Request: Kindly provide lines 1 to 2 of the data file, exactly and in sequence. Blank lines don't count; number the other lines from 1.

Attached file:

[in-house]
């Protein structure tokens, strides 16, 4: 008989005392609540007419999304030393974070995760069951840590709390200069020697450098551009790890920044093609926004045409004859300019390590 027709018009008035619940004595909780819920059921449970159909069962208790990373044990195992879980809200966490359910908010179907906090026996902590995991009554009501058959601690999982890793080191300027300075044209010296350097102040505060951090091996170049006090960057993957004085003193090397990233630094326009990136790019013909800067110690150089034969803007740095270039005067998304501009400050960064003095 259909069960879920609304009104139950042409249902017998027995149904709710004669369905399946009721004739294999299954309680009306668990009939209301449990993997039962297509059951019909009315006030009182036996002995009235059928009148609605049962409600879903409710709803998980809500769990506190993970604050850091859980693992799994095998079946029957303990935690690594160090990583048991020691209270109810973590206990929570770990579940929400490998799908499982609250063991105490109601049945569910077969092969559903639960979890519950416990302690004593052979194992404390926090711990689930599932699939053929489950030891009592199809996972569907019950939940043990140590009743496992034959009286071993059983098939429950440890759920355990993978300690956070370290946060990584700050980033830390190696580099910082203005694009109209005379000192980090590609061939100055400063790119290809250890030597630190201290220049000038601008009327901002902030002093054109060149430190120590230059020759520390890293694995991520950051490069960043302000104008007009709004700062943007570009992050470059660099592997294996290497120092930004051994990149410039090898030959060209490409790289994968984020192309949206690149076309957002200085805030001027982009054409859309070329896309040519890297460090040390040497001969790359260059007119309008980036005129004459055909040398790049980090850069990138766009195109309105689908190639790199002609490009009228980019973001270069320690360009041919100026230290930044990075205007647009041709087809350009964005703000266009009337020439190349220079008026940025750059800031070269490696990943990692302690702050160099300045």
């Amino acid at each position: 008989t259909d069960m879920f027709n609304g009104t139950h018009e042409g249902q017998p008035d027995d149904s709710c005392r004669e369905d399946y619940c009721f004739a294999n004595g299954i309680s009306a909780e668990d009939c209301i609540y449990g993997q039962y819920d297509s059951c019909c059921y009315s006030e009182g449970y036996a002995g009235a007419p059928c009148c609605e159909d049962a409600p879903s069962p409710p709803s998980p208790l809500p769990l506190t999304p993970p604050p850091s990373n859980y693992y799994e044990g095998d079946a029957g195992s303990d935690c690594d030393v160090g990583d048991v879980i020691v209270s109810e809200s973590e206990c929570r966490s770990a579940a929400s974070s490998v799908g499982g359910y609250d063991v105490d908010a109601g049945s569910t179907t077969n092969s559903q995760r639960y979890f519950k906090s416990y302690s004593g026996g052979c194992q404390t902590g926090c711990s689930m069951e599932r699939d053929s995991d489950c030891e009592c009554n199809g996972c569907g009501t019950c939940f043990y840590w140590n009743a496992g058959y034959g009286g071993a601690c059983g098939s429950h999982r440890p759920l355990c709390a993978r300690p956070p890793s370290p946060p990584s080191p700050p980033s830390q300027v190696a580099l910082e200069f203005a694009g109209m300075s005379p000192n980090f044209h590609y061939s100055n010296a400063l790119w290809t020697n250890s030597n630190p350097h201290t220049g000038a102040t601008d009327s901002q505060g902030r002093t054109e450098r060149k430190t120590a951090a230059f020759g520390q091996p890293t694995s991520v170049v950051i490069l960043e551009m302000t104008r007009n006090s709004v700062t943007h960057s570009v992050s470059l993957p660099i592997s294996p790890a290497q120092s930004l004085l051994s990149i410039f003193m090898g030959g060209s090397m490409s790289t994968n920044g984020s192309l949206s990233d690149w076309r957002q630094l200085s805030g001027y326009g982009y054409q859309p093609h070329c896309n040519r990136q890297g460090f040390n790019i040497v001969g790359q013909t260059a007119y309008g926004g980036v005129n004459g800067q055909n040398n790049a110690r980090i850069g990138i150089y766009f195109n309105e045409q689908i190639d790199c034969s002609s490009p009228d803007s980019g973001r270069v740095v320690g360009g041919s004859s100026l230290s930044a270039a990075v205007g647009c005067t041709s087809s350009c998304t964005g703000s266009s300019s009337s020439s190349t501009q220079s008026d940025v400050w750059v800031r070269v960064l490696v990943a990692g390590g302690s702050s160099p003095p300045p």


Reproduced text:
[in-house]
């Protein structure tokens, strides 16, 4: 008989005392609540007419999304030393974070995760069951840590709390200069020697450098551009790890920044093609926004045409004859300019390590 027709018009008035619940004595909780819920059921449970159909069962208790990373044990195992879980809200966490359910908010179907906090026996902590995991009554009501058959601690999982890793080191300027300075044209010296350097102040505060951090091996170049006090960057993957004085003193090397990233630094326009990136790019013909800067110690150089034969803007740095270039005067998304501009400050960064003095 259909069960879920609304009104139950042409249902017998027995149904709710004669369905399946009721004739294999299954309680009306668990009939209301449990993997039962297509059951019909009315006030009182036996002995009235059928009148609605049962409600879903409710709803998980809500769990506190993970604050850091859980693992799994095998079946029957303990935690690594160090990583048991020691209270109810973590206990929570770990579940929400490998799908499982609250063991105490109601049945569910077969092969559903639960979890519950416990302690004593052979194992404390926090711990689930599932699939053929489950030891009592199809996972569907019950939940043990140590009743496992034959009286071993059983098939429950440890759920355990993978300690956070370290946060990584700050980033830390190696580099910082203005694009109209005379000192980090590609061939100055400063790119290809250890030597630190201290220049000038601008009327901002902030002093054109060149430190120590230059020759520390890293694995991520950051490069960043302000104008007009709004700062943007570009992050470059660099592997294996290497120092930004051994990149410039090898030959060209490409790289994968984020192309949206690149076309957002200085805030001027982009054409859309070329896309040519890297460090040390040497001969790359260059007119309008980036005129004459055909040398790049980090850069990138766009195109309105689908190639790199002609490009009228980019973001270069320690360009041919100026230290930044990075205007647009041709087809350009964005703000266009009337020439190349220079008026940025750059800031070269490696990943990692302690702050160099300045």